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THE UNOCAL BID: CHINA’S TREASURE HUNT OF THE CENTURY
The CNOOC bid came at a sensitive time in U.S.-China relations. Since earlier this year, the members of the second Bush administration have repeatedly warned that the United States had previously underestimated the speed of the Chinese military’s modernization drive. With the U.S. trade deficit going further into the red, Washington has put more pressure on Beijing, calling for the appreciation of the Chinese currency. And the U.S. government has recently imposed duties on a range of Chinese textile products. No wonder when CNOOC, 71 percent controlled by the Chinese government, made a “friendly merger” offer to the 9th ranking U.S. energy firm Unocal, American politicians and the public in general reacted as if a “red storm” was coming to the U.S. shores. However, an examination of the Chinese perspectives and Chinese press, both official and unofficial, reveals substantially different concerns than the kind of debate the bid has generated in the United States.
Beijing’s Growing Energy Insecurity Syndrome
According to Fu Chengyu, Chairman and CEO of CNOOC, the bid is simply a normal business activity based on the principles of the free market, nothing else. It provides much better value to the shareholders of Unocal than the Chevron offer; the merged venture will be more efficient, beneficial to all parties involved, including the United States; the new management team will keep all the jobs at Unocal; and the Chinese side is ready to cooperate to meet all the U.S. regulations in the review process and to address all the concerns of the United States.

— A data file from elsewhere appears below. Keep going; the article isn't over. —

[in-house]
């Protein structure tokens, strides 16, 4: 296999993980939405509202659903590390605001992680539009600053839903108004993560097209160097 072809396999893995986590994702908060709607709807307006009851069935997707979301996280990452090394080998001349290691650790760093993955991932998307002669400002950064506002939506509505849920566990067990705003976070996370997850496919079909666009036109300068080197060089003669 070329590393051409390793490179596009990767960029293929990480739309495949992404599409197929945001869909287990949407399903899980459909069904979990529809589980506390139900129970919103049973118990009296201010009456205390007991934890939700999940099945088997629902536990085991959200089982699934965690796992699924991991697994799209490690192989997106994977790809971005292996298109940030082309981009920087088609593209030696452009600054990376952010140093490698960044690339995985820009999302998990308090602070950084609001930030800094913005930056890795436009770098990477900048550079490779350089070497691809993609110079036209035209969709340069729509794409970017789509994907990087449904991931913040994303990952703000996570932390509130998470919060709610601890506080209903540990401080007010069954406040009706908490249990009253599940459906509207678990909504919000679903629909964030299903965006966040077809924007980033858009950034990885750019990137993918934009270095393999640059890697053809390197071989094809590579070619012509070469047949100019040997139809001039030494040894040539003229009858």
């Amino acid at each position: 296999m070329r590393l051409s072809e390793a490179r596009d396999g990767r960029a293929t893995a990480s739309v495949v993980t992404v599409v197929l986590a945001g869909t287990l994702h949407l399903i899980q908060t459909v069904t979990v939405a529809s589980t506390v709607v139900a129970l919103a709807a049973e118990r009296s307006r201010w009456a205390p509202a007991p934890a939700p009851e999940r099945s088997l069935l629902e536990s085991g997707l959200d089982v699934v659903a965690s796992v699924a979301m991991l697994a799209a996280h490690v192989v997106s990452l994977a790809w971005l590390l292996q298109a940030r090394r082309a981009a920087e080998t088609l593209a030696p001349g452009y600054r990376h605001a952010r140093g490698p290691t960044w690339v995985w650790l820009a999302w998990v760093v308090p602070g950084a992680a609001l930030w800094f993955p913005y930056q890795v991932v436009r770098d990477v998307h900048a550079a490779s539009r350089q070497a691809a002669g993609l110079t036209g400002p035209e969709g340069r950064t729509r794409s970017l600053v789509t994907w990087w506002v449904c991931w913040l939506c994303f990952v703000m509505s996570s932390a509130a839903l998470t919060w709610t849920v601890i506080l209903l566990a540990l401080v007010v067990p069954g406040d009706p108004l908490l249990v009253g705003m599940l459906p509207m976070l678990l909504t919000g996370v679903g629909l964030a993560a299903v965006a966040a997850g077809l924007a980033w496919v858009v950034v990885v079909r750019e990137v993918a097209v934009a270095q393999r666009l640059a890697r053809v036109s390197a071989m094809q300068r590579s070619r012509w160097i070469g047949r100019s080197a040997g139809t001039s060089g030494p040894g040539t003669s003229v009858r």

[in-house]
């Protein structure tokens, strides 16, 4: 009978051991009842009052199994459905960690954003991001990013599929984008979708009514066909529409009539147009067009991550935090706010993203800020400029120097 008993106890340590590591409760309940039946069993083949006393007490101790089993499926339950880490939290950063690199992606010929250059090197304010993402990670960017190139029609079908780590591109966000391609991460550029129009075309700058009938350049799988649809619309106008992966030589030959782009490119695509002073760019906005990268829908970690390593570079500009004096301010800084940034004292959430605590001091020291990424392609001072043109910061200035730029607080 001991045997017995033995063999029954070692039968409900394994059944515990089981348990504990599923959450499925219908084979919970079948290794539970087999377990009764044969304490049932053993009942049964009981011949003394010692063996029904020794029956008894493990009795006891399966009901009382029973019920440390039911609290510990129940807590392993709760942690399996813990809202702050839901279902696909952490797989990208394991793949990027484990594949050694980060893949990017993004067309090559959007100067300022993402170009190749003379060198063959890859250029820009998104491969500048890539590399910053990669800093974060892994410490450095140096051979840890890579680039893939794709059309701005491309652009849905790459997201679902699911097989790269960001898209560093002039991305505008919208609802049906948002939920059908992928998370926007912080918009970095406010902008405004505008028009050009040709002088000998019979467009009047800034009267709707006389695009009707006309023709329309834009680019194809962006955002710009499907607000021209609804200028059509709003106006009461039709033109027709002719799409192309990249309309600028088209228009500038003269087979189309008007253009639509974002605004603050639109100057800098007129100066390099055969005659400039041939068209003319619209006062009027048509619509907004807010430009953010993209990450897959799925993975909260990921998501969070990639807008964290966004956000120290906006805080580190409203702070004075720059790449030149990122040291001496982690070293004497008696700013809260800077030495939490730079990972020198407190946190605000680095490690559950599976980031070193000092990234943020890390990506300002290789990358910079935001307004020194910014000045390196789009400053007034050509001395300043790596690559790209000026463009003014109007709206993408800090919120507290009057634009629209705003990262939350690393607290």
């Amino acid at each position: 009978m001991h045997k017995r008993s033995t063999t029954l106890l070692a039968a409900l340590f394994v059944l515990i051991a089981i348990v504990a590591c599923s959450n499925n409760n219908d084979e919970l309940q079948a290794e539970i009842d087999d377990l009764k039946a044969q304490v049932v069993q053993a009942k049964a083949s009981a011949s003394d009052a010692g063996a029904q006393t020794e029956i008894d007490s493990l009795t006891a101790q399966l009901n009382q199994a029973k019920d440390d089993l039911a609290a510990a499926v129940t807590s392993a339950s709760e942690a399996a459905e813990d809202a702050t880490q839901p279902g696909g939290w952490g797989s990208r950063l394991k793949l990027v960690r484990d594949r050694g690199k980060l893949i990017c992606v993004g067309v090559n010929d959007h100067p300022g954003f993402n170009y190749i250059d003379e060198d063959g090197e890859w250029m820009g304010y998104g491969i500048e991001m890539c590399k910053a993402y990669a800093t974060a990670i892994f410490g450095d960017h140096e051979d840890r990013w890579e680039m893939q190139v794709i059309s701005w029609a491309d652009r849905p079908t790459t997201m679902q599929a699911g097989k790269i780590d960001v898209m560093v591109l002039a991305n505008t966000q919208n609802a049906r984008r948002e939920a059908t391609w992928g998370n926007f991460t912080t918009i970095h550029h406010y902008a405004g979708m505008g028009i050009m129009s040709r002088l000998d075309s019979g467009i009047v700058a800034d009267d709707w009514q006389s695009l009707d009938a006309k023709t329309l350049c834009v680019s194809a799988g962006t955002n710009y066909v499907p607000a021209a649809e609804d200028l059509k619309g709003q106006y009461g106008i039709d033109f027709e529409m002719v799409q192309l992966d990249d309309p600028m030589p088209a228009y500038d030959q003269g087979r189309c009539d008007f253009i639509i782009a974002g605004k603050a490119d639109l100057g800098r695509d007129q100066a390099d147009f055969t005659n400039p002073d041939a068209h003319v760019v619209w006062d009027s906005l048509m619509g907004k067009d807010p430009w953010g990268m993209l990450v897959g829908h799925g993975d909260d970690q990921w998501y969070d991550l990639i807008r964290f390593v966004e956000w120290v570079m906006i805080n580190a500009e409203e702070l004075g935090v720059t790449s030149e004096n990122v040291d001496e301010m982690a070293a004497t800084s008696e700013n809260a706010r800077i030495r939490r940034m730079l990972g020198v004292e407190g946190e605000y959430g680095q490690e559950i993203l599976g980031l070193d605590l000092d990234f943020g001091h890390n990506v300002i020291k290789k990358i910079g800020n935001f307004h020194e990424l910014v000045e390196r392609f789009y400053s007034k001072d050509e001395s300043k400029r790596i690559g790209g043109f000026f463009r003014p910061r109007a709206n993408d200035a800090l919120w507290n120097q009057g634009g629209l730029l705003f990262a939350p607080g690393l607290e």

But the Chinese considerations are certainly more than just a “commercial transaction,” as the spokesperson of China’s Ministry of Foreign Affairs put it. In recent years, energy shortages have become a major barrier for the Chinese economy. China’s State Council Information Office released a booklet on energy in the recently held Fortune Global Forum in Beijing, outlining a severe energy situation facing China. In the past ten years, China’s dependence on imported oil has grown from 6 percent to 42.6 percent in 2004; Chinese demand for oil will double in the next 10 years, from the current 6 million barrels a day (bdp) to about 11.5 million bpd; and China is projected to import 60 percent of its oil supply by 2020. At the same time, the production of coal, which accounts for 67 percent of China’s energy supply, cannot meet the increasing demand, nor can the transportation infrastructure keep up with the volume of shipments to other parts of the country. By the end of 2004, China’s installed gross capacity of power generation had reached more than 440 million KW, over half of the U.S. capacity of 800 million KW and more than the total capacity of 300 million KW produced by Britain, France and Germany combined. Yet, China experienced a severe electricity shortage last year, and the prospect for this year is worse.